March 16, 2008 in Nation/World

In Passing

The Spokesman-Review
 
The Spokesman-Review photo

Metzenbaum
(Full-size photo)

Fort Lauderdale, Fla.

H. Metzenbaum, Ohio senator

Former Sen. Howard Metzenbaum, an Ohio Democrat who was a feisty, self-made millionaire before he began a long career fighting big business in the Senate, died Wednesday night. He was 90.

During 18 years on Capitol Hill, until his retirement in 1995, Metzenbaum came to be known as “Senator No” and “Headline Howard” for his abilities to block legislation and get publicity for himself.

He was a cantankerous firebrand who didn’t need a microphone to hold a full auditorium spellbound while dropping rhetorical bombs on big oil companies, the insurance industry, savings and loans or the National Rifle Association.

Unabashedly liberal, the former labor lawyer and union lobbyist considered himself a champion of workers and was a driving force behind the law requiring 60-day notice of plant closings.

Paris

Lazare Ponticelli, World War I vet

France’s last remaining veteran of World War I died Wednesday at age 110 after outliving 8.4 million Frenchmen who fought in what they called “la Grande Guerre.”

Lazare Ponticelli, who was born in Italy but chose to fight for France and was a French citizen for most of the past century, died at his home in the Paris suburb of Kremlin-Bicetre.

“It is to him and his generation that we owe in large part the peaceful and pacified Europe of today. It is up to us to be worthy of that,” said President Nicolas Sarkozy.

France planned a national funeral ceremony Monday honoring Ponticelli and all the “poilus,” an affectionate term meaning hairy or tough that the French use for their soldiers who fought in World War I.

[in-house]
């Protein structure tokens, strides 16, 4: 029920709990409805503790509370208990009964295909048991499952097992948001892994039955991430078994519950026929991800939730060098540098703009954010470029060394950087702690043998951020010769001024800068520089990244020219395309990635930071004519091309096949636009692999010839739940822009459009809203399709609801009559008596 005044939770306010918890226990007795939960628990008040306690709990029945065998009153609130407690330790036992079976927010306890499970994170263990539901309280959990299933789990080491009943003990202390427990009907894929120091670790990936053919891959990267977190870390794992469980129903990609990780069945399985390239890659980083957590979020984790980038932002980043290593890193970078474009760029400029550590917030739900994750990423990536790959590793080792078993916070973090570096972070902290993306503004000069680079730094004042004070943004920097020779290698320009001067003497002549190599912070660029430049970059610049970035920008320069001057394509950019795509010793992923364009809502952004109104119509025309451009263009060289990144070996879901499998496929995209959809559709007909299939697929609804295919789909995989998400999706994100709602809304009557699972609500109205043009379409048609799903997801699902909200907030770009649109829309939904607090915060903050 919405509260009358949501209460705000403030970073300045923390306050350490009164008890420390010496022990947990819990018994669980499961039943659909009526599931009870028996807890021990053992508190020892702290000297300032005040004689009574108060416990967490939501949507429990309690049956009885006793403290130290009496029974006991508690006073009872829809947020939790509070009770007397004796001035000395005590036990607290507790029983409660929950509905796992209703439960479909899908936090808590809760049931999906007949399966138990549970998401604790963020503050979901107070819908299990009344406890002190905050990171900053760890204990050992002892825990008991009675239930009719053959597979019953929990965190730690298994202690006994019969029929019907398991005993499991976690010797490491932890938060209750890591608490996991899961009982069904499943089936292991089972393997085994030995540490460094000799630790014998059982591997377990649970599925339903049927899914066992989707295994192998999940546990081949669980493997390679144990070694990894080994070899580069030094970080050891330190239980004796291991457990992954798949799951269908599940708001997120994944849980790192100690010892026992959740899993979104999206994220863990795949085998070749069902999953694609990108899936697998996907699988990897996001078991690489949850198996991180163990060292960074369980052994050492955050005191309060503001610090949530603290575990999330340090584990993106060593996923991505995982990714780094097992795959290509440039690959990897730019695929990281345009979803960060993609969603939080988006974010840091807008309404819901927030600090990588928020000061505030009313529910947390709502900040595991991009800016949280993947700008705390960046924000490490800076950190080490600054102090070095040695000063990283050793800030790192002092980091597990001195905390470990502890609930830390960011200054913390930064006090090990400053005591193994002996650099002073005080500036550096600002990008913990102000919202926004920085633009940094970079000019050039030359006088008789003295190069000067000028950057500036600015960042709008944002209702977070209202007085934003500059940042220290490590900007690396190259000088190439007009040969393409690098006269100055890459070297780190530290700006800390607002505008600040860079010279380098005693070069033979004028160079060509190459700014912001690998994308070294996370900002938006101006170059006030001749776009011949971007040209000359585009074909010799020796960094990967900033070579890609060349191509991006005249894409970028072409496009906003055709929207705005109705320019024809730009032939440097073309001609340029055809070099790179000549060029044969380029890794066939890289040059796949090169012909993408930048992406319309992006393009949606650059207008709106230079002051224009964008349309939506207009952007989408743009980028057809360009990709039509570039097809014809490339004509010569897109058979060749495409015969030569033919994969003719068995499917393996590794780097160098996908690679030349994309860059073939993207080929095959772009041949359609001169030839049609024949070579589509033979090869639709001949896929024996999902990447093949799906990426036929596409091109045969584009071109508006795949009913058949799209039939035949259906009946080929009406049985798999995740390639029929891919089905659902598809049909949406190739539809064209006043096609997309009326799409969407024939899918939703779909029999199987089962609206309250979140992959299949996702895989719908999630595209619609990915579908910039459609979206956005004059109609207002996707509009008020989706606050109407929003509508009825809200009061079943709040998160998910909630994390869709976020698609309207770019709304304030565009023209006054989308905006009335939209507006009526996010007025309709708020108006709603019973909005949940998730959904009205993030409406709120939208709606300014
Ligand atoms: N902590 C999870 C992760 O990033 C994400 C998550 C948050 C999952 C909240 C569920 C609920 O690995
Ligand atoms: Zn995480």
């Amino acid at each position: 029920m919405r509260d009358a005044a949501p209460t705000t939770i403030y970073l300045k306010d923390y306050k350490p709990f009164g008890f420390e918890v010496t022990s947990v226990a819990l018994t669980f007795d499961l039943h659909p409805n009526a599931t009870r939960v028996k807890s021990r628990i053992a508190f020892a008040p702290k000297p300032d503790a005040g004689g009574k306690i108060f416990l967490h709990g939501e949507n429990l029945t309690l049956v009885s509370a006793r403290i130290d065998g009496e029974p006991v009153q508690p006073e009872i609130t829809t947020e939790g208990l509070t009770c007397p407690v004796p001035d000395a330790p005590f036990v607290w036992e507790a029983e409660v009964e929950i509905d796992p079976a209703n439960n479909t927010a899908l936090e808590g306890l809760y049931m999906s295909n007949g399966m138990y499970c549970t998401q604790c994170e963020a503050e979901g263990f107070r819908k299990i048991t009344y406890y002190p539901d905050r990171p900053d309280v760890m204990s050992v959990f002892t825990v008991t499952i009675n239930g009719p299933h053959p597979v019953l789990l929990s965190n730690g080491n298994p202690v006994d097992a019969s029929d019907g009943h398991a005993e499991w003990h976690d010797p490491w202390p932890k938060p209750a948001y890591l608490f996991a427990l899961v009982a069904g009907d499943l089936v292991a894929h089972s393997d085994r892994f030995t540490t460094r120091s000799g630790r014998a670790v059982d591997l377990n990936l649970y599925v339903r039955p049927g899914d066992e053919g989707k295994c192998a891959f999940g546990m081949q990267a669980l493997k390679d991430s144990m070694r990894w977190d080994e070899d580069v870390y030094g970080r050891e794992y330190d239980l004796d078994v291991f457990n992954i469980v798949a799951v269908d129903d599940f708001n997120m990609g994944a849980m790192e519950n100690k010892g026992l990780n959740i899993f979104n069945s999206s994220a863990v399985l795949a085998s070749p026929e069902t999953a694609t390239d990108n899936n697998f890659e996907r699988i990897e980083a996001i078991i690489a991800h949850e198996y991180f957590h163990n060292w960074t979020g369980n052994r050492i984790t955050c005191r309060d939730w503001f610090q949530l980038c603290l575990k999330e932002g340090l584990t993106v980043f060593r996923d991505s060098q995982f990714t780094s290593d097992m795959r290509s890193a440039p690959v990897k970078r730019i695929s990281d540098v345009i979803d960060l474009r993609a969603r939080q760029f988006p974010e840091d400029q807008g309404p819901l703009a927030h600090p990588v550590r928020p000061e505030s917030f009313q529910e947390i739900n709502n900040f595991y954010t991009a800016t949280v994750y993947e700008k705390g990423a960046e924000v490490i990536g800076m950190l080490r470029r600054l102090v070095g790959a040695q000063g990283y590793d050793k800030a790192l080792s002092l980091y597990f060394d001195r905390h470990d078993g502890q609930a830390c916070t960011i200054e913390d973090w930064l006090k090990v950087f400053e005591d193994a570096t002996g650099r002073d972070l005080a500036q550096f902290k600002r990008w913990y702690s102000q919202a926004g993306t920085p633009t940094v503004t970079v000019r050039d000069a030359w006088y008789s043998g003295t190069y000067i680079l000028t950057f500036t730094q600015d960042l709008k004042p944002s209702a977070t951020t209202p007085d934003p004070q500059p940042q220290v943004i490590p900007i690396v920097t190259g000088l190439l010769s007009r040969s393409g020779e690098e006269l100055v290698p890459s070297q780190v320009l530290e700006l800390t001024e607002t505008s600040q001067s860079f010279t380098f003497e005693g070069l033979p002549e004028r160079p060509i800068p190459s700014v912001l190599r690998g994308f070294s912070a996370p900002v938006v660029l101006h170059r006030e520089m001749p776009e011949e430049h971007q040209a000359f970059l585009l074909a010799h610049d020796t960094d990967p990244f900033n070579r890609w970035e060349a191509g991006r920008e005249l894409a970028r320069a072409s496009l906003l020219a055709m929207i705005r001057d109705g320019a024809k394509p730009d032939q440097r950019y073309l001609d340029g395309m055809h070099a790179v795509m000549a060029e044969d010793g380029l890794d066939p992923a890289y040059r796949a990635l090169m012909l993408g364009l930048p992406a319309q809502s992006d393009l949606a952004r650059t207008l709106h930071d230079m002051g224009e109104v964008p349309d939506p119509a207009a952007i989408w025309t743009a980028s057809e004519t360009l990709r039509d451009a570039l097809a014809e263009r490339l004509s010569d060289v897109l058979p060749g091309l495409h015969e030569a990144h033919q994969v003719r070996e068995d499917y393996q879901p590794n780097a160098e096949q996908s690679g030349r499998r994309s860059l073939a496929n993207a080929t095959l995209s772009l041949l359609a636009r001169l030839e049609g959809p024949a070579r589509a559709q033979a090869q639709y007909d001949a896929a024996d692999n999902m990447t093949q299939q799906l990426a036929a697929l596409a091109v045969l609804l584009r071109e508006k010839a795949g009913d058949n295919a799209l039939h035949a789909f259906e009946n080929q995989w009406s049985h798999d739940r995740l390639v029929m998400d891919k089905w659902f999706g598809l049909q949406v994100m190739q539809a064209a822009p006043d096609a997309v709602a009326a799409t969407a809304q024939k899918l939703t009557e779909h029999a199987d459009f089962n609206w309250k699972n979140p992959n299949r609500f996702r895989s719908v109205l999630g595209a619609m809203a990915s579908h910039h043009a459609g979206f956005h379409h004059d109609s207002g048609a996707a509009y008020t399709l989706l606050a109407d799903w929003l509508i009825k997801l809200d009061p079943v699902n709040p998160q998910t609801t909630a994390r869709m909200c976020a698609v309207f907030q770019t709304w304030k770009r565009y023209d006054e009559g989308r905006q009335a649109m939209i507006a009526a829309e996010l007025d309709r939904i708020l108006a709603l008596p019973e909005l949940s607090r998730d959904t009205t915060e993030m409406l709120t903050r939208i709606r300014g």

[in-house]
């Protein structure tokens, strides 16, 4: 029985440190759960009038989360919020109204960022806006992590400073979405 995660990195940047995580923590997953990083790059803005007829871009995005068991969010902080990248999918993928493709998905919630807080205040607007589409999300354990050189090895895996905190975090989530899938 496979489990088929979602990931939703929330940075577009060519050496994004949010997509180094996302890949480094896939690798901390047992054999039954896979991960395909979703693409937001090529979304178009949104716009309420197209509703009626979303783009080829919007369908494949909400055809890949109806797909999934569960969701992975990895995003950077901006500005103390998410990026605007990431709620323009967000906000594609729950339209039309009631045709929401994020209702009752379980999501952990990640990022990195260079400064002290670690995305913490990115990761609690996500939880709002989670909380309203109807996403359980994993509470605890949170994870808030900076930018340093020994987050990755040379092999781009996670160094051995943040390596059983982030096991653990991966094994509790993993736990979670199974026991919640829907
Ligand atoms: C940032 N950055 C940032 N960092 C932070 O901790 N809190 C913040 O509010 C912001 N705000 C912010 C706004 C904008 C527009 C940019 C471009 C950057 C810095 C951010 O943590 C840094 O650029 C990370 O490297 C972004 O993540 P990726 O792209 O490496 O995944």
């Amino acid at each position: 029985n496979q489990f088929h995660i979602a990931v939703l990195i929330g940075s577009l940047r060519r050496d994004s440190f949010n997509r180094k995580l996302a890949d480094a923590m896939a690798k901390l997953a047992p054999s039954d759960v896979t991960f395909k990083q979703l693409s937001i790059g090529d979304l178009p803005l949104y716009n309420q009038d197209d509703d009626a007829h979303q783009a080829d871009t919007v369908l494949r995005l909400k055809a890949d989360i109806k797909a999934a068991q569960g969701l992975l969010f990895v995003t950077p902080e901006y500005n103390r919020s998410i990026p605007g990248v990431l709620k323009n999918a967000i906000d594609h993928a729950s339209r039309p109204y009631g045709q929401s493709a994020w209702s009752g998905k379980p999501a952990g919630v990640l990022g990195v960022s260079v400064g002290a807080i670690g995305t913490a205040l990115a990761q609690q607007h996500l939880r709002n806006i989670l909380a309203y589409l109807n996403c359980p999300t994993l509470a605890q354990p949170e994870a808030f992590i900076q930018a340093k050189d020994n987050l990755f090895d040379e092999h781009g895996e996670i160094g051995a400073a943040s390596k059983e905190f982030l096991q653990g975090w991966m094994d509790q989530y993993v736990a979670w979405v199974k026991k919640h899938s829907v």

After the war, Ponticelli and his brothers started a company in France that made factory smokestacks. The company, Ponticelli Freres, grew into a manufacturer of specialized industrial equipment and is still in business.

Turlock, Calif.

Dave Stevens, comic book artist

Dave Stevens, an artist best known for creating “The Rocketeer” comic book, which reflected a fascination with Bettie Page that brought the 1950s pin-up queen renewed attention, has died. He was 52.

Stevens, whose home was in suburban Los Angeles, died Monday at Emanuel Medical Center in Turlock, Calif., from complications related to treatment for leukemia.

In 1981, Stevens was working as a commercial illustrator when a friend asked him to contribute a story to another comic book. His “throwaway idea,” as he called it, was an ode to 1930s-style pulp-fiction adventures and movie serials.

The comic – in which a stunt pilot battles evil after finding a rocket-powered backpack – became a cult success. A decade later it was made into the live-action Disney movie “The Rocketeer,” with Billy Campbell as the title character.


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